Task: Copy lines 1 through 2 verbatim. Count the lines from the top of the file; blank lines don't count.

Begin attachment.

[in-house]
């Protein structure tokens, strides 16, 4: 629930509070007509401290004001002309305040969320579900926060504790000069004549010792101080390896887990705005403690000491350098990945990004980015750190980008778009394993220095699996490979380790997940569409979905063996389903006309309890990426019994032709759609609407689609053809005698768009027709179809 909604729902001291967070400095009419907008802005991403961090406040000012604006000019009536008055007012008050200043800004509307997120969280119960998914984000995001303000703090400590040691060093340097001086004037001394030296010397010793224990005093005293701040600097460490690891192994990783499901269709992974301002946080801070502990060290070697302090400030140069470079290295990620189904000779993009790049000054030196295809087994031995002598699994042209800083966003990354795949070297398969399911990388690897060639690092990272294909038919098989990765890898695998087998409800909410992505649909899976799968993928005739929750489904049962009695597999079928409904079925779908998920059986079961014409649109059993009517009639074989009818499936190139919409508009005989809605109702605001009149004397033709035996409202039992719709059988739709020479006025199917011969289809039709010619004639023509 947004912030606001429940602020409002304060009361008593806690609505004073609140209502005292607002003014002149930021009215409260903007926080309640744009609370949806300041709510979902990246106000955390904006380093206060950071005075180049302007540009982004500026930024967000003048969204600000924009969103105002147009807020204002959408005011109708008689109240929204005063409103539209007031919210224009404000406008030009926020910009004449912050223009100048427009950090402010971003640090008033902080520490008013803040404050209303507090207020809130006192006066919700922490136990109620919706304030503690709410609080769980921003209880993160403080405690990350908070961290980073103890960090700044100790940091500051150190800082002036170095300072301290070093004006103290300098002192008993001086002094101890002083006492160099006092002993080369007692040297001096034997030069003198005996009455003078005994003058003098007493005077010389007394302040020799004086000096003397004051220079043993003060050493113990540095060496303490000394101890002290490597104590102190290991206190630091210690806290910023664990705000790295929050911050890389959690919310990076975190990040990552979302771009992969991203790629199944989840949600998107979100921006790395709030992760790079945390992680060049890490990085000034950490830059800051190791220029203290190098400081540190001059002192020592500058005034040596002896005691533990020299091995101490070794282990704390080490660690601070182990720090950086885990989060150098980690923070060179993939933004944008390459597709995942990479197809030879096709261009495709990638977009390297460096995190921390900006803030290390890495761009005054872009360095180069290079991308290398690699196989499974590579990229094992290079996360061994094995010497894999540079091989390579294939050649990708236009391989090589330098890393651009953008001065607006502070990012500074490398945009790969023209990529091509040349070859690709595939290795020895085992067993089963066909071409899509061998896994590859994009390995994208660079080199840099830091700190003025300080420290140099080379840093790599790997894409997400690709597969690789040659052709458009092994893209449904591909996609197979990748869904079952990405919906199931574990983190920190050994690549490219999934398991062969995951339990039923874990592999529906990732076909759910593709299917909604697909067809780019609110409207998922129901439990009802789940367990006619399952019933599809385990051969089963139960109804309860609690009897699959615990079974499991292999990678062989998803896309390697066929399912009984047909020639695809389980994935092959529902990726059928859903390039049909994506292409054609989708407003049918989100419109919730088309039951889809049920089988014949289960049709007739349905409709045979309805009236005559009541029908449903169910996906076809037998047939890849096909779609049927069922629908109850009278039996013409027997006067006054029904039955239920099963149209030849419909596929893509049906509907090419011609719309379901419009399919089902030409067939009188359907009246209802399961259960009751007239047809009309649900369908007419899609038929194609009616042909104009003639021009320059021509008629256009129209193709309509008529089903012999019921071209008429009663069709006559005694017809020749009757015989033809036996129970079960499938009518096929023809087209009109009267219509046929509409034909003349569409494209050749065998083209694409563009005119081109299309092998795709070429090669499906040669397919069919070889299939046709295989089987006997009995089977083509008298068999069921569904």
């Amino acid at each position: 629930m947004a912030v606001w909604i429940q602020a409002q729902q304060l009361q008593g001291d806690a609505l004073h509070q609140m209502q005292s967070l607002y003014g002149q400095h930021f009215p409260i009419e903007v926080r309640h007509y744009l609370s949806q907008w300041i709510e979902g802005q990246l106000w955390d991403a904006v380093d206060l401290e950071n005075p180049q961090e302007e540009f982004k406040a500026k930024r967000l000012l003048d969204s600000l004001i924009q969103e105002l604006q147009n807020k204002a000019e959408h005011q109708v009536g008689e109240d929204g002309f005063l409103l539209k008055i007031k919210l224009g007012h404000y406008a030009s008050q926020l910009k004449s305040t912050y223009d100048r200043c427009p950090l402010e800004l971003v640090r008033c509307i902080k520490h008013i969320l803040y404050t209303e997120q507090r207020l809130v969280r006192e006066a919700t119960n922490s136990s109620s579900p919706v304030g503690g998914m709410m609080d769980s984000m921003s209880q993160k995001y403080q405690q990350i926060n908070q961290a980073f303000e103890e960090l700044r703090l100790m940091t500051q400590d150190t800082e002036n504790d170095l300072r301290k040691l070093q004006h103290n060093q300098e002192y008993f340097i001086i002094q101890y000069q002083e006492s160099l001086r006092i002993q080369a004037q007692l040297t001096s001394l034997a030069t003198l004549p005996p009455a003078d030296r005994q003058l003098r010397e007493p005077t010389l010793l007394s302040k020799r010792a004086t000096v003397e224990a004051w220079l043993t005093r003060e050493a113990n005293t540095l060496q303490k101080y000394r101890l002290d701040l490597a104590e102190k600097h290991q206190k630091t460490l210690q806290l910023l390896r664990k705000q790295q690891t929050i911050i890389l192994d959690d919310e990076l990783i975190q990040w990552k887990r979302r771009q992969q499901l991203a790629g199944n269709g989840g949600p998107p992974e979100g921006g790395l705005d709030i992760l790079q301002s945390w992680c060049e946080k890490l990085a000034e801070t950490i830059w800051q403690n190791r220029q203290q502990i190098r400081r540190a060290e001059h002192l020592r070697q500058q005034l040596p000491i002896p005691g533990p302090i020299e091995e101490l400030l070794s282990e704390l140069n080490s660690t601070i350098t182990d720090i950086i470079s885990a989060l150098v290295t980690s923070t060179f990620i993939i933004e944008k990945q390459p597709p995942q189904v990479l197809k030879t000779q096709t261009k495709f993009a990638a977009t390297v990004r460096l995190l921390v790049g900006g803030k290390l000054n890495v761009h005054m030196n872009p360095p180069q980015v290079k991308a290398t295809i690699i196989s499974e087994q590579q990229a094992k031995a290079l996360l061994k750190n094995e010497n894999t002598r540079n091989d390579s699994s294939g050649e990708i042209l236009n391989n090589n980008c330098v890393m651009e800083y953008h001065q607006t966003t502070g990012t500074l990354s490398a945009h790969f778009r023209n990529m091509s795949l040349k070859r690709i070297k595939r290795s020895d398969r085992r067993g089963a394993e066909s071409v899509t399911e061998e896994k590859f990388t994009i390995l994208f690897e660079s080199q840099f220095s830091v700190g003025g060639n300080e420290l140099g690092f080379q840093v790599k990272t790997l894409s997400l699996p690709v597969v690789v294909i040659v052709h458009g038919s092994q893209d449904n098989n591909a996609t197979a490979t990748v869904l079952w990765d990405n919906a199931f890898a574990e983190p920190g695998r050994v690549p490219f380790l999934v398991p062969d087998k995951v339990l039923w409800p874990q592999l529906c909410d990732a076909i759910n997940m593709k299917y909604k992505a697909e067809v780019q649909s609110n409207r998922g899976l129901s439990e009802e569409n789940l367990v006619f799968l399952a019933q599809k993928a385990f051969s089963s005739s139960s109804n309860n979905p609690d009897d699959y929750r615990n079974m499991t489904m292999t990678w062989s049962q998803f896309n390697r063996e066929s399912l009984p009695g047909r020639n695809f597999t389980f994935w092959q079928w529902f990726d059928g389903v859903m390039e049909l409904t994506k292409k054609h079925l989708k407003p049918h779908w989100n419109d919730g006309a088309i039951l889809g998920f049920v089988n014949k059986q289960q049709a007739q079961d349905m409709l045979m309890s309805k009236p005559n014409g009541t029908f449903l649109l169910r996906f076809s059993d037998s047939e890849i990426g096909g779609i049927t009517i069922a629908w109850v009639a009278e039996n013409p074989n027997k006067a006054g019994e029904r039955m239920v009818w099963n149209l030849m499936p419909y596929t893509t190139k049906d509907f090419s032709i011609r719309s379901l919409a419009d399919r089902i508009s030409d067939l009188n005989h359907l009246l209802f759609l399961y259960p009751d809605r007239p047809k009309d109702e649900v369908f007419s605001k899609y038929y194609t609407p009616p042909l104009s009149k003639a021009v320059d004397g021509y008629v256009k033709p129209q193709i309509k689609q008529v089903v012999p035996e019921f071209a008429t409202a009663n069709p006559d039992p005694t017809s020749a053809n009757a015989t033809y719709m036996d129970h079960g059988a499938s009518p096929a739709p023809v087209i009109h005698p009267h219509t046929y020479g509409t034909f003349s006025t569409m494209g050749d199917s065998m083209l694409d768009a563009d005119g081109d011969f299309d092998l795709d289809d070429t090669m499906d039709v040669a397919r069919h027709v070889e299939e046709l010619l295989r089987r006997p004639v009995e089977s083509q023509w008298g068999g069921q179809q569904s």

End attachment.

[in-house]
């Protein structure tokens, strides 16, 4: 629930509070007509401290004001002309305040969320579900926060504790000069004549010792101080390896887990705005403690000491350098990945990004980015750190980008778009394993220095699996490979380790997940569409979905063996389903006309309890990426019994032709759609609407689609053809005698768009027709179809 909604729902001291967070400095009419907008802005991403961090406040000012604006000019009536008055007012008050200043800004509307997120969280119960998914984000995001303000703090400590040691060093340097001086004037001394030296010397010793224990005093005293701040600097460490690891192994990783499901269709992974301002946080801070502990060290070697302090400030140069470079290295990620189904000779993009790049000054030196295809087994031995002598699994042209800083966003990354795949070297398969399911990388690897060639690092990272294909038919098989990765890898695998087998409800909410992505649909899976799968993928005739929750489904049962009695597999079928409904079925779908998920059986079961014409649109059993009517009639074989009818499936190139919409508009005989809605109702605001009149004397033709035996409202039992719709059988739709020479006025199917011969289809039709010619004639023509 947004912030606001429940602020409002304060009361008593806690609505004073609140209502005292607002003014002149930021009215409260903007926080309640744009609370949806300041709510979902990246106000955390904006380093206060950071005075180049302007540009982004500026930024967000003048969204600000924009969103105002147009807020204002959408005011109708008689109240929204005063409103539209007031919210224009404000406008030009926020910009004449912050223009100048427009950090402010971003640090008033902080520490008013803040404050209303507090207020809130006192006066919700922490136990109620919706304030503690709410609080769980921003209880993160403080405690990350908070961290980073103890960090700044100790940091500051150190800082002036170095300072301290070093004006103290300098002192008993001086002094101890002083006492160099006092002993080369007692040297001096034997030069003198005996009455003078005994003058003098007493005077010389007394302040020799004086000096003397004051220079043993003060050493113990540095060496303490000394101890002290490597104590102190290991206190630091210690806290910023664990705000790295929050911050890389959690919310990076975190990040990552979302771009992969991203790629199944989840949600998107979100921006790395709030992760790079945390992680060049890490990085000034950490830059800051190791220029203290190098400081540190001059002192020592500058005034040596002896005691533990020299091995101490070794282990704390080490660690601070182990720090950086885990989060150098980690923070060179993939933004944008390459597709995942990479197809030879096709261009495709990638977009390297460096995190921390900006803030290390890495761009005054872009360095180069290079991308290398690699196989499974590579990229094992290079996360061994094995010497894999540079091989390579294939050649990708236009391989090589330098890393651009953008001065607006502070990012500074490398945009790969023209990529091509040349070859690709595939290795020895085992067993089963066909071409899509061998896994590859994009390995994208660079080199840099830091700190003025300080420290140099080379840093790599790997894409997400690709597969690789040659052709458009092994893209449904591909996609197979990748869904079952990405919906199931574990983190920190050994690549490219999934398991062969995951339990039923874990592999529906990732076909759910593709299917909604697909067809780019609110409207998922129901439990009802789940367990006619399952019933599809385990051969089963139960109804309860609690009897699959615990079974499991292999990678062989998803896309390697066929399912009984047909020639695809389980994935092959529902990726059928859903390039049909994506292409054609989708407003049918989100419109919730088309039951889809049920089988014949289960049709007739349905409709045979309805009236005559009541029908449903169910996906076809037998047939890849096909779609049927069922629908109850009278039996013409027997006067006054029904039955239920099963149209030849419909596929893509049906509907090419011609719309379901419009399919089902030409067939009188359907009246209802399961259960009751007239047809009309649900369908007419899609038929194609009616042909104009003639021009320059021509008629256009129209193709309509008529089903012999019921071209008429009663069709006559005694017809020749009757015989033809036996129970079960499938009518096929023809087209009109009267219509046929509409034909003349569409494209050749065998083209694409563009005119081109299309092998795709070429090669499906040669397919069919070889299939046709295989089987006997009995089977083509008298068999069921569904």